Gene therapy: a viable therapeutic strategy for Parkinson’s disease?
- Alexander L. BerryAffiliated withDepartment of Molecular Neuroscience, UCL Institute of Neurology
- , Thomas FoltynieAffiliated withSobell Department of Motor Neuroscience, UCL Institute of Neurology Email author
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Gene therapy represents a potentially useful additional technique to ameliorate the motor symptoms of Parkinson’s disease (PD), and the motor complications of its treatment. The neurodegenerative process itself, as well as the non-motor symptoms of PD, both remain less amenable to most of the current gene therapy approaches. This review presents an overview of the four gene therapies in phase I/II clinical trials, outlines some of the challenges they face, and proposes additional alternative strategies that might improve the clinical prospects of gene therapy for PD. In so doing, we hope to highlight the issue of the current absence of effective treatment for non-motor symptoms of PD and the potential of further candidate targets for gene therapy intervention that might improve upon this, for both specific individuals with genetic forms of PD as well as “sporadic” PD patients.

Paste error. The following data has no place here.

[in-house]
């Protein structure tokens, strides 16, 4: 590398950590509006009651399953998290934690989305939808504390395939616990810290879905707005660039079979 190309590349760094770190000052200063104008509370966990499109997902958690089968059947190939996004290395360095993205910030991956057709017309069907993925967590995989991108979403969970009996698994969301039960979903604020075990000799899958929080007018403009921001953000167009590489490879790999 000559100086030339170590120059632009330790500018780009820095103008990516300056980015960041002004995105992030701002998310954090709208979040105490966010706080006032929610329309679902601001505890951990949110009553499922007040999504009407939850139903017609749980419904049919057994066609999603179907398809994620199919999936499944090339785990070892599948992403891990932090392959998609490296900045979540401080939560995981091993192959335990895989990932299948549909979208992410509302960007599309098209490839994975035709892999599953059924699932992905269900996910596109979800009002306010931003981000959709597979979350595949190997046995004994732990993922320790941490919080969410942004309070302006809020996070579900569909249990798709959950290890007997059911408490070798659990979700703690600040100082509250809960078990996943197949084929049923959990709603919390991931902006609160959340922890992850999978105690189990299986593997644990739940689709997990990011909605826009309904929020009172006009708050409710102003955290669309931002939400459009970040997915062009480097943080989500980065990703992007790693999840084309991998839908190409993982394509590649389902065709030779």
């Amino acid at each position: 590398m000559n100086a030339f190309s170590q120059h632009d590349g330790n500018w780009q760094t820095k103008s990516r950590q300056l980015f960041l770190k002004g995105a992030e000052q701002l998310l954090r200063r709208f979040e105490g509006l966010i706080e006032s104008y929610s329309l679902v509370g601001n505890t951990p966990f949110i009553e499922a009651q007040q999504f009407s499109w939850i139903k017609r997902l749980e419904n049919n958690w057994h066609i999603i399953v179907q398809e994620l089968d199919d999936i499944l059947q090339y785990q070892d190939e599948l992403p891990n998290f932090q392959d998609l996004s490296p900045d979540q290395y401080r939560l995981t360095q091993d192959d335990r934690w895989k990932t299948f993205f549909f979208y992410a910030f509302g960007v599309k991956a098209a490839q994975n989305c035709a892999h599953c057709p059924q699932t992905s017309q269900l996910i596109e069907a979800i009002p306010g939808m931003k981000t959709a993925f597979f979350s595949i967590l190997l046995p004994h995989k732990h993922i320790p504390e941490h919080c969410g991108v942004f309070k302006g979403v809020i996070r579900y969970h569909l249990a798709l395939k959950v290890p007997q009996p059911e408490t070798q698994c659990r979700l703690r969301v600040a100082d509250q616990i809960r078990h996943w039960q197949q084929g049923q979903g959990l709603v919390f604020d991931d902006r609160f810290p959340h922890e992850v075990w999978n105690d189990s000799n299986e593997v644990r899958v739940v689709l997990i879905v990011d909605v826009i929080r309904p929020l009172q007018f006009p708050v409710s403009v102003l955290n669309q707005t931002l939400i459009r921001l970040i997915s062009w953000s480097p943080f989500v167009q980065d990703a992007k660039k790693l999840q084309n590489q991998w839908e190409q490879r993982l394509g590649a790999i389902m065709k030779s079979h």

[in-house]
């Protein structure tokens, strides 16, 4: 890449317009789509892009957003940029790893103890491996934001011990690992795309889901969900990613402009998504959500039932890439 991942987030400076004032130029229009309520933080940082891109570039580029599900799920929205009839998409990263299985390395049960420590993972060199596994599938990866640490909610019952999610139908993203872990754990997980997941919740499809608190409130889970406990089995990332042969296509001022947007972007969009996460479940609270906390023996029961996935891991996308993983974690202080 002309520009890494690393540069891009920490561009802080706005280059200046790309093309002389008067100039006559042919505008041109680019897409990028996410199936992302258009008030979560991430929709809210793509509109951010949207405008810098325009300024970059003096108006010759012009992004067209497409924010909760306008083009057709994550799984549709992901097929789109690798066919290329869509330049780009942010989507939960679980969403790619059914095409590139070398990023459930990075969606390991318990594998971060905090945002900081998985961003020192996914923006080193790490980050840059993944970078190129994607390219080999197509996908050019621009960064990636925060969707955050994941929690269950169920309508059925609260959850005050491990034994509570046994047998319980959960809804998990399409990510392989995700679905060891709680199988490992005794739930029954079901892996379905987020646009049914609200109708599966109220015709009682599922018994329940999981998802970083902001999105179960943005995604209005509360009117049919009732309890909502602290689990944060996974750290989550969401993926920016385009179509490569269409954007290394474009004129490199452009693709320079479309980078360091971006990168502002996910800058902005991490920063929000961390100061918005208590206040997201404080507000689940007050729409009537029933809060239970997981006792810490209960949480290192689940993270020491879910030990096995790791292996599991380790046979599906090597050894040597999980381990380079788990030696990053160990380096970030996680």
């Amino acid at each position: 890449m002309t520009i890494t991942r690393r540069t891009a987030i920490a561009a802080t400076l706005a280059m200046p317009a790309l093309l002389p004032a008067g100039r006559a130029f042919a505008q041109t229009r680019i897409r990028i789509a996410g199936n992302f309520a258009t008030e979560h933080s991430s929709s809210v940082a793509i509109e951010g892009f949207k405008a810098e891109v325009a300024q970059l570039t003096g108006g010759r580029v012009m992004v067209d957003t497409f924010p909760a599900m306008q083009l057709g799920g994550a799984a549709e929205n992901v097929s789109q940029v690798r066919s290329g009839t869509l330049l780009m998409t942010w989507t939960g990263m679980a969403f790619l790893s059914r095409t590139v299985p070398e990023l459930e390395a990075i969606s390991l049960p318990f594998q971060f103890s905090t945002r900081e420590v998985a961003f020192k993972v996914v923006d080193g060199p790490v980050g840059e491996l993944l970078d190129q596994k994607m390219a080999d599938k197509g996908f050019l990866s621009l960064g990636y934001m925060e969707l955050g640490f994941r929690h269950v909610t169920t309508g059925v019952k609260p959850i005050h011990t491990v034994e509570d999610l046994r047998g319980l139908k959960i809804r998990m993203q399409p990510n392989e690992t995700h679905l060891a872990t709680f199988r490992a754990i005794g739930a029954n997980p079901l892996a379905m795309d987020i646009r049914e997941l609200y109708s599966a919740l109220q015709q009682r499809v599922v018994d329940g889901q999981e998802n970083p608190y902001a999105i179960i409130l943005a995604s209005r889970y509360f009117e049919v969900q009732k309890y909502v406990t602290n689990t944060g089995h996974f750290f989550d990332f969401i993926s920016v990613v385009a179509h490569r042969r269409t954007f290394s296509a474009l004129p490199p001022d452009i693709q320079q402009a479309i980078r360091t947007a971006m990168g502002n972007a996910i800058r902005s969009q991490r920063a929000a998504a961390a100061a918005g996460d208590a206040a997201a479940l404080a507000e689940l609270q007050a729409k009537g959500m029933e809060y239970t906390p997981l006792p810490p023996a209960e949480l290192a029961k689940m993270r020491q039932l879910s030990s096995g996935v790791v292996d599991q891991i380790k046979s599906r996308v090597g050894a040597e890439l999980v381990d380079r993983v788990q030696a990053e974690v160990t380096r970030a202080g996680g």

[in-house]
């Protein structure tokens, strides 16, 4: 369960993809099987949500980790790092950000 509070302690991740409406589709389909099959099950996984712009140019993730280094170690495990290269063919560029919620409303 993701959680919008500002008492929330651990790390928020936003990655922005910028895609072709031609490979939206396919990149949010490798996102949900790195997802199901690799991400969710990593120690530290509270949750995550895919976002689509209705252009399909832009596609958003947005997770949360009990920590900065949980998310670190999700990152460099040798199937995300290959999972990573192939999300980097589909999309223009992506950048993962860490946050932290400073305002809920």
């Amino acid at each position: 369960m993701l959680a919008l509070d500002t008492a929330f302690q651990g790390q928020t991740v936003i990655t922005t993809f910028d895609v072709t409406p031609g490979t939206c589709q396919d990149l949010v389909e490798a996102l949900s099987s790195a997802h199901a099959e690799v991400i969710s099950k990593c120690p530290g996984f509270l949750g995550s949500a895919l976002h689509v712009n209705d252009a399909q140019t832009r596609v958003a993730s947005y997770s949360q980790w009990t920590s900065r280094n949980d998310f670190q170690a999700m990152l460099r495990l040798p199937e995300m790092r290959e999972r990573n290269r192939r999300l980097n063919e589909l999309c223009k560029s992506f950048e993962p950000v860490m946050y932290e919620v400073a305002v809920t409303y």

KeywordsParkinson’s disease Gene therapy Basal ganglia Non-motor
- Gene therapy: a viable therapeutic strategy for Parkinson’s disease?
Journal of Neurology
Volume 258, Issue 2 , pp 179-188
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- Parkinson’s disease
- Gene therapy
- Basal ganglia
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